cargo untouched, except for a lifeboat, which had appeared to have been boarded properly. But how and why the ship came to be in this condition was not known as the crew on board had disappeared and were not heard from again.
The Mary Celeste had set sail from New York City and was bound for Genoa in Italy in November 1872. The ship was commanded by Captain Benjamin Griggs and seven crew members, including Briggs’ wife and two-year-old daughter. The provisions on board the ship were enough to last for six months. Some items which were then considered to be luxurious like a sewing machine and a piano were also on board. Most historians have agreed that for a ship that was perfectly manageable on the sea to be abandoned, something extraordinarily alarming must have taken place. But this was not borne out by the ship’s last daily log and everything inside the ship was perfectly in order.
Many theories have been proposed over the time of more than a century that has passed since the discovery of the ship in its then state. These included mutiny, pirate attack, or an assault by a giant octopus or squid or some other sea monster. Recently, scientists have proposed the theory that fumes from the alcohol on board caused an explosion on board which, as a result of a scientific anomaly, didn’t leave behind any traces of burning but probably frightened Briggs enough to order everyone into the lifeboat.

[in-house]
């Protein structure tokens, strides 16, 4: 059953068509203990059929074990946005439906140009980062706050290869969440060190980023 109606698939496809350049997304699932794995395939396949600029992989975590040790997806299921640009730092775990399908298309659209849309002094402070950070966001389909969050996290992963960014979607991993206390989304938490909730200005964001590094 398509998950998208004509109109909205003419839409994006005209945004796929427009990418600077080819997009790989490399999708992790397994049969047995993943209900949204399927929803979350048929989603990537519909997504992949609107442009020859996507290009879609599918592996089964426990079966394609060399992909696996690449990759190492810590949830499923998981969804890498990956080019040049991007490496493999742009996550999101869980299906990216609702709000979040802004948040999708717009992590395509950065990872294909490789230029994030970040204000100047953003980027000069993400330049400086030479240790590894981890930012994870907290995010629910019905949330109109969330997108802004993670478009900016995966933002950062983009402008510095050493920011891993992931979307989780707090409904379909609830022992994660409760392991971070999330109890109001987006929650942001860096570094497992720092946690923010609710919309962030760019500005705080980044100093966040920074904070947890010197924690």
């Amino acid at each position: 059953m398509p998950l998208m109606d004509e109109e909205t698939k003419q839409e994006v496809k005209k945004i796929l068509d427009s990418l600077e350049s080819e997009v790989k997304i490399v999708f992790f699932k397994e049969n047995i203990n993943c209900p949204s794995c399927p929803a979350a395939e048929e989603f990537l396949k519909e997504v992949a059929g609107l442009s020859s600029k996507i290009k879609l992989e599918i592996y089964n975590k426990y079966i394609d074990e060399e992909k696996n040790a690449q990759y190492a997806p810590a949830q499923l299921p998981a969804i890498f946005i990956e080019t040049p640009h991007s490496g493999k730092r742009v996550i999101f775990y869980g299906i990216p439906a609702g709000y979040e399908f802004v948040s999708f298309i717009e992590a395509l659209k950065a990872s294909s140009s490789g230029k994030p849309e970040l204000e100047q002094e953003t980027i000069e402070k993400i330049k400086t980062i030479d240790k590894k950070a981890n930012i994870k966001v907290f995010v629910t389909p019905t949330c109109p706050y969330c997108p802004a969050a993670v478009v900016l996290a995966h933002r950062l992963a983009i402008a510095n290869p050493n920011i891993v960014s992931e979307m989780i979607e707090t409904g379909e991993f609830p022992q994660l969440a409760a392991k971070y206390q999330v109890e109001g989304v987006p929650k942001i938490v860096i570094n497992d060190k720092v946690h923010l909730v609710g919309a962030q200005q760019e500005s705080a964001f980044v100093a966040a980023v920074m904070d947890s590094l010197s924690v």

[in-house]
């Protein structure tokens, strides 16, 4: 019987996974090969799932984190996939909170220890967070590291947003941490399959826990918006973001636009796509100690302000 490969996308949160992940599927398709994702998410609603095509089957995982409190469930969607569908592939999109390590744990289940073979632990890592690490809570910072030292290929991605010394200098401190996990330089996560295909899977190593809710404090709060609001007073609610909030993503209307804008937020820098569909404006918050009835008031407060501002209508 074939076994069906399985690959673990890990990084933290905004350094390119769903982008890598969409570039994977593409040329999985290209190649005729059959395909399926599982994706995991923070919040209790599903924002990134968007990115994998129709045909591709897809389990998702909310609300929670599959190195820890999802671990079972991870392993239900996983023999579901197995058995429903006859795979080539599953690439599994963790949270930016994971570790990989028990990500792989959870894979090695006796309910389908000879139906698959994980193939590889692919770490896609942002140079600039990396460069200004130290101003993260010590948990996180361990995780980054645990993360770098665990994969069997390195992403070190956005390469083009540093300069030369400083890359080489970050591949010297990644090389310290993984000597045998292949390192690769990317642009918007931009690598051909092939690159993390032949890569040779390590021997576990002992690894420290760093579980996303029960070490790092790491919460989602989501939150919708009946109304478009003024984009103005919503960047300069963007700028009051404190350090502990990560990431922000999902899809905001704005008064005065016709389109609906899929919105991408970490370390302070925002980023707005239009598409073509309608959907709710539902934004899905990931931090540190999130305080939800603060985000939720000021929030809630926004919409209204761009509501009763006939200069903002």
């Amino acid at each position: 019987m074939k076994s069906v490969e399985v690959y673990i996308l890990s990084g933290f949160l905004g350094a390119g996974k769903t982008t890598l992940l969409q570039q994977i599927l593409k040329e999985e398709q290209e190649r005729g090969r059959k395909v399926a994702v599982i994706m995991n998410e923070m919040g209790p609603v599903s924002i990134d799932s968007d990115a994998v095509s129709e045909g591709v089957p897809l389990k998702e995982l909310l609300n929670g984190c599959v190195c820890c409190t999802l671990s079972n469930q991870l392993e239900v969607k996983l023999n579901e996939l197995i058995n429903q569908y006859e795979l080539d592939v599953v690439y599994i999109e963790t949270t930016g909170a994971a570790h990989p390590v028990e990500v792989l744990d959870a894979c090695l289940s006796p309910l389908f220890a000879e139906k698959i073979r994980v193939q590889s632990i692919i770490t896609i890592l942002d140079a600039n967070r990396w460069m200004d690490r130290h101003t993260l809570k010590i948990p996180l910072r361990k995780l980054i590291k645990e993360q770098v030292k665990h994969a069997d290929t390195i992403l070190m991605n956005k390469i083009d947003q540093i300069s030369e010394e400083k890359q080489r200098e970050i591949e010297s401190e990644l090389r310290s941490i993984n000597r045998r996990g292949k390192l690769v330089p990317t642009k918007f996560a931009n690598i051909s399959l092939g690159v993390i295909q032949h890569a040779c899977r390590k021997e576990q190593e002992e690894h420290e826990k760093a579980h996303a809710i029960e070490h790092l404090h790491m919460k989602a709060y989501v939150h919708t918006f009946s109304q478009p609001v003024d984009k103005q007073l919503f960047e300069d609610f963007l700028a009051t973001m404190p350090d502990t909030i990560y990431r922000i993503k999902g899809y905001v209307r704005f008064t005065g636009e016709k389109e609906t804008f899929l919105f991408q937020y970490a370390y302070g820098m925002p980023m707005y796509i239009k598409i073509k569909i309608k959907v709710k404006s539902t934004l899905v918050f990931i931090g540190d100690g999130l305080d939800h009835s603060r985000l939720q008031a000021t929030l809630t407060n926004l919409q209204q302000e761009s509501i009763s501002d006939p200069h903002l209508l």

- The Disappearance of the Beaumont Children
The Beaumont Children were three kin, sisters, Jane Nartare Beaumont, and Arnna Kathleen Beaumont, and their brother, Grant Ellis Beaumont. All three of them went missing on 26 January 1966 from Glenelg Beach near Adelaide, the capital of the state of South Australia in Australia. It was suspected since then that they were all abducted and probably murdered, but the case remains unresolved because of a lack of clear evidence and facts.
The children’s disappearance appeared at a time in the 1960s, when it wasn’t considered unsafe to leave children in Australia unsupervised in public places. The children’s father had given charge of the two younger children to their elder sister, Jane. The children disappeared on the beach which was not far from their home in Adelaide.
When the children didn’t return from the beach, their parents got worried and filed a report with the police. After the children disappeared, the police received several leads about them from many witnesses who claimed to have seen them with a tall, middle-aged man on the day of their disappearance. There were also some sightings of the children. However, they were never heard of again. The disappearance of the Beaumont children was a watershed in Australian history because it led to a big uproar in parenting and lifestyle in the country with many Australian parents being convinced that it was unsafe to leave their children without any adult supervision in public places.
- The Lost Roanoke Colony
In 1587, a group of English settlers led by John White founded a colony on the Roanoke islands on the coast of North Carolina. White left the colony to bring in more supplies. But when he returned to the colony after three years, he found it abandoned, and all the houses and fortifications carefully dismantled. White before leaving the colony three years earlier, had asked the colonists to carve a cross into a nearby tree in case they were taken away by force. But White on his return found no cross.
The only clue was the word ‘Croatoan’, which was the name of a Native American tribe allied with the English. This word was carved into a post. White thought that this meant that the colonists had at some point of time moved to the Croatoan Island which is today known as Hatteras.